and Voila! The two year old expired card works again.
I don't keep any more money in an account attached to a card
than I can afford to lose.
From:  25-APR-1988 14:04
>1.  Let P(day) represent a secret permutation of the alphabet, unique every
>    day.  e.g. P(today) = zfhkgjavitclbumxpwdonyrseq

If you assume that what the user types is vulnerable to an eavesdropping
attack you must assume that any thing the computer displays is also
vulnerable.  WSO if the computer displays P(day) that the attacker knows
it. OOPS!

>2.  Let C(T,N) be a function which generates a string of N unique letters.
>    T is the time of day (number of seconds since midnight).
>    e.g. C(12:00:00,5) = jrmxo

The use of any other monotonically non-decreasing function would work as good
as the time.

>3.  Let M(P(day),C(T,N)) be a mapping function such that every letter in
>    C(T,N) is replaced by the letter following it in P(day). This mapping
>    is simple and can be applied by visual inspection.
>    e.g. C(zfhkgjavitclbumxpwdonyrseq,jrmxo) = asxpn

If the attacker knows P(day) (see above) then the security of this method
depends on keeping M secret.  But the M you chose is easy to determine
from just a few examples.

>Does the C(T,N) function need to be secret or is it alright to allow the
>attacker to anticipate the challenge?  I suggest using T as a parameter
>to eliminate the problem of the same challenge being issued twice on the
>same day (thus with the same P(day)).

It doesn't matter what C you use if P(day) and M are known.

The only successfull looking system of this type is based on the use
having a small calculator like device that used DES or some other
encryption algorithm to generate the proper response to a challenge
based on a key stored in the device and back at the computer.

Mark Biggar
I have recently been assigned the task to make sure that the Departmental
computers (macintoshes, as well as some IBM's..) are virus free.  This should
prove to be quite a task seeing as how the faculty members love to get a
hold of all the PD and shareware stuff that they can get their hands on.

Basically what I have decided to do is to write my own application and or
protecting CDEV (on the order of Vaccine) to deal with any virus problems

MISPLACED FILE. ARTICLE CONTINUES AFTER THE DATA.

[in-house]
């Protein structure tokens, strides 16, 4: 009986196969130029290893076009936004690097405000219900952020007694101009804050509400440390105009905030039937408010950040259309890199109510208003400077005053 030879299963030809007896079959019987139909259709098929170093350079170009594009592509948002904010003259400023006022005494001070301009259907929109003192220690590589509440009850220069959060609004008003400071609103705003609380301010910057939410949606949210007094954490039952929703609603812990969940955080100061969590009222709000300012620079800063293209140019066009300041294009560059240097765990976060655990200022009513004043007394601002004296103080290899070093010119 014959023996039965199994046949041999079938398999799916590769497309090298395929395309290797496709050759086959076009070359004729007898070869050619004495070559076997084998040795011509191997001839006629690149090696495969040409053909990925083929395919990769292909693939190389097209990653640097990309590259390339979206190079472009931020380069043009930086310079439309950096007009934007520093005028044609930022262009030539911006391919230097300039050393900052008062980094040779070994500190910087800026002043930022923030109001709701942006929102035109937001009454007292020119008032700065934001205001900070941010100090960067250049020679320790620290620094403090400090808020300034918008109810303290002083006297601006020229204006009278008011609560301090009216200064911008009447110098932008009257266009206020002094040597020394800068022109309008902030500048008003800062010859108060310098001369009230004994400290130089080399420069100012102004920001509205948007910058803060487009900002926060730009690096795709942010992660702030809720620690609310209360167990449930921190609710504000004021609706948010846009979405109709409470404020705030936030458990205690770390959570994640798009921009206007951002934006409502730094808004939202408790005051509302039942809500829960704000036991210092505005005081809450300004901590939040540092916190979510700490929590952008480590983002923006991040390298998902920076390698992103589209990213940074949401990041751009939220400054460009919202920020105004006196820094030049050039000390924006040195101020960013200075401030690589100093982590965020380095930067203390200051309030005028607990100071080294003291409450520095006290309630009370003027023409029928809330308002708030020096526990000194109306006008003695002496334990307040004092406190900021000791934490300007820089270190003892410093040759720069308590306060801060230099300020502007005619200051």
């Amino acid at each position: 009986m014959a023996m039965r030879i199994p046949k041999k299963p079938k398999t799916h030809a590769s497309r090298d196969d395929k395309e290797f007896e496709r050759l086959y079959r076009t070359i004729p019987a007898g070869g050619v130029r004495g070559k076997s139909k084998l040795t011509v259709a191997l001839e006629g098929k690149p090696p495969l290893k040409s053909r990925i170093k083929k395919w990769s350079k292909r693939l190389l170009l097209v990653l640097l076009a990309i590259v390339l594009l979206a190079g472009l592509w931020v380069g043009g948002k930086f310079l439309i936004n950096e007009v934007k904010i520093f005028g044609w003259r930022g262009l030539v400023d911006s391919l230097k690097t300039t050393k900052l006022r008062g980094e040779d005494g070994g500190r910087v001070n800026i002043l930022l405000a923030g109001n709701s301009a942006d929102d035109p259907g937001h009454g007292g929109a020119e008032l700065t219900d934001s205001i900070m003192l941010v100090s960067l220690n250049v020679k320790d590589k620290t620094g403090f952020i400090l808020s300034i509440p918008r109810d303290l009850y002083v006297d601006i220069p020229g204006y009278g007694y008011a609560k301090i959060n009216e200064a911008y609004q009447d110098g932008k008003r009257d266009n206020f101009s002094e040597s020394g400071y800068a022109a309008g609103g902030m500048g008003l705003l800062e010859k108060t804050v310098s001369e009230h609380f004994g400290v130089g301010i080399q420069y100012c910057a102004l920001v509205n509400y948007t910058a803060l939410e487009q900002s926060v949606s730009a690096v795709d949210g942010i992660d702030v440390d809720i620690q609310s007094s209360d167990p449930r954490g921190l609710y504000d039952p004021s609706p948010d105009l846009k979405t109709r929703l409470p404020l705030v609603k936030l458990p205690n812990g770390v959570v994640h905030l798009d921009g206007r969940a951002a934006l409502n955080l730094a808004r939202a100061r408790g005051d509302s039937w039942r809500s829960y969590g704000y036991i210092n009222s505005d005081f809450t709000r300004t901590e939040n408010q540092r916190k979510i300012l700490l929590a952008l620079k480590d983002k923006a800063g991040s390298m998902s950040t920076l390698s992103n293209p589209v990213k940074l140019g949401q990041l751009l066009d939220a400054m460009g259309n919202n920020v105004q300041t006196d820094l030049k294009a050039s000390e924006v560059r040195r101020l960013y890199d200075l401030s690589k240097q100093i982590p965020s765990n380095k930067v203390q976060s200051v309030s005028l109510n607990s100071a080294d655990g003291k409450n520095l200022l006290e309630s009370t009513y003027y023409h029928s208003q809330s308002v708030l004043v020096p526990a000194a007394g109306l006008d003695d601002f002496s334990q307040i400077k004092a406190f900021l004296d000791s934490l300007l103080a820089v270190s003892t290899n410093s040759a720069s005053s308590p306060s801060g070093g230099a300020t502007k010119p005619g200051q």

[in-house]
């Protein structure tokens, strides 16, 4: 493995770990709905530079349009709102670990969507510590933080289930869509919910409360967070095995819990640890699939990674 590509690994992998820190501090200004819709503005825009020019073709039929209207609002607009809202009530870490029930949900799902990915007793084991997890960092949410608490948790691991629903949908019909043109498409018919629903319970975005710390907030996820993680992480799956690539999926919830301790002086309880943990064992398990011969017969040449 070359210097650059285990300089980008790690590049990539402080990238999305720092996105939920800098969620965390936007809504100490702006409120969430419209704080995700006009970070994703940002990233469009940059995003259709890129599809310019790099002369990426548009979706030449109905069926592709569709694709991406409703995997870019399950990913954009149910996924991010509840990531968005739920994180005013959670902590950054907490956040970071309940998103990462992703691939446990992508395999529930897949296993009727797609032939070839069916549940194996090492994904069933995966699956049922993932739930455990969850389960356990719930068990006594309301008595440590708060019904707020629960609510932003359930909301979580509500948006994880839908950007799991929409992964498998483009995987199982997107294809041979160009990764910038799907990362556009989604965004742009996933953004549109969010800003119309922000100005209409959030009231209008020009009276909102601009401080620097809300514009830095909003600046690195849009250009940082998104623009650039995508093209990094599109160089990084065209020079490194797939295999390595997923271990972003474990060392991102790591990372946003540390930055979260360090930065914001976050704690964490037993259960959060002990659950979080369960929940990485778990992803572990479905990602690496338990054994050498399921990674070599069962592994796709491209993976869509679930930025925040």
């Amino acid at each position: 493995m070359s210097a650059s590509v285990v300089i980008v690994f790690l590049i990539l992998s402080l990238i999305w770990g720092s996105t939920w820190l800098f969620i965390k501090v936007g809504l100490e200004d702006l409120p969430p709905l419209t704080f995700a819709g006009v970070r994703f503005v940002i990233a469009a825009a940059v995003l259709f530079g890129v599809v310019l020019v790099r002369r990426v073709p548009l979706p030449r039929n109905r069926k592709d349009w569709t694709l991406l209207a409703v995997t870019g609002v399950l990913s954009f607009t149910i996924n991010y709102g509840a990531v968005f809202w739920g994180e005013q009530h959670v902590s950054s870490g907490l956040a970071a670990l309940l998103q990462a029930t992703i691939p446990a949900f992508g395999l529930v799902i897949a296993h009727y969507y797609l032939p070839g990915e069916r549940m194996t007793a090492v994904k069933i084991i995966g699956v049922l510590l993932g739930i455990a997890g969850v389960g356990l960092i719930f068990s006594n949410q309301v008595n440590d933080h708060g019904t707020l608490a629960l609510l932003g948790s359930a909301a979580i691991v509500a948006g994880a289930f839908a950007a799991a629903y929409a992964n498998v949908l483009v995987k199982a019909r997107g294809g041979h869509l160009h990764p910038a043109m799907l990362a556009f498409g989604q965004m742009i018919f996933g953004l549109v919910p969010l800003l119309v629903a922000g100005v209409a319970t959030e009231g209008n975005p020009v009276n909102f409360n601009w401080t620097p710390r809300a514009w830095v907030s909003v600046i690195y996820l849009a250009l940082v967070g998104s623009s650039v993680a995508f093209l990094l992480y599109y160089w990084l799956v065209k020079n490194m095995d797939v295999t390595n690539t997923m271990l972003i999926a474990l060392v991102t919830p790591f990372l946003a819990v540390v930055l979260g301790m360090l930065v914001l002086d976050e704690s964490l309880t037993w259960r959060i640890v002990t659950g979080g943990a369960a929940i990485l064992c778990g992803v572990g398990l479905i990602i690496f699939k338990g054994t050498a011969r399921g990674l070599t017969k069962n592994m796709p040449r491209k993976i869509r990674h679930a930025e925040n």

which we may have.  I would greatly appreciate it if anyone who has been
bitten by one of these beasties or anyone who has trapped one without being
bitten could send me the source/object code to it/them.  I would be willing
to correspond in any way necessary (US Snail Mail, Bitnet, direct modem
transfer, disks, tapes, etc..).  As for making use of some of the applications
which are already out there, well call me overly paranoid, but I really dont
trust anything anymore that I dont have a copy of the source to.

After I write the above, I will post it to the net(s) along with a copy of
the source....

thanx in advance...
Bye for now but not for long
David S. "Greeny" Greenberg
From:      John Pershing <>  26-APR-1988 10:15
If your friendly, local department store takes 5 minutes to do a credit
authorization, then there is something severly wrong with their system.

Credit authorizations for the major credit cards are almost always
processed in a matter of seconds:  the systems that they use are FAST!
If a request is not answered in some specified time limit it is an
implicit authorization, and the issuing company will eat the loss if this
turns out to be a mistake.

      John A. Pershing Jr.
      IBM Research, Yorktown Heights
I recently got the following from our people in our micro-computer section.
I'm no expert on Kermit, but it smells like security, so I thought somebody
on the SECURITY list might be able to help --

                   CAN YOU HELP US?

Script files can be used with KERMIT on microcomputers to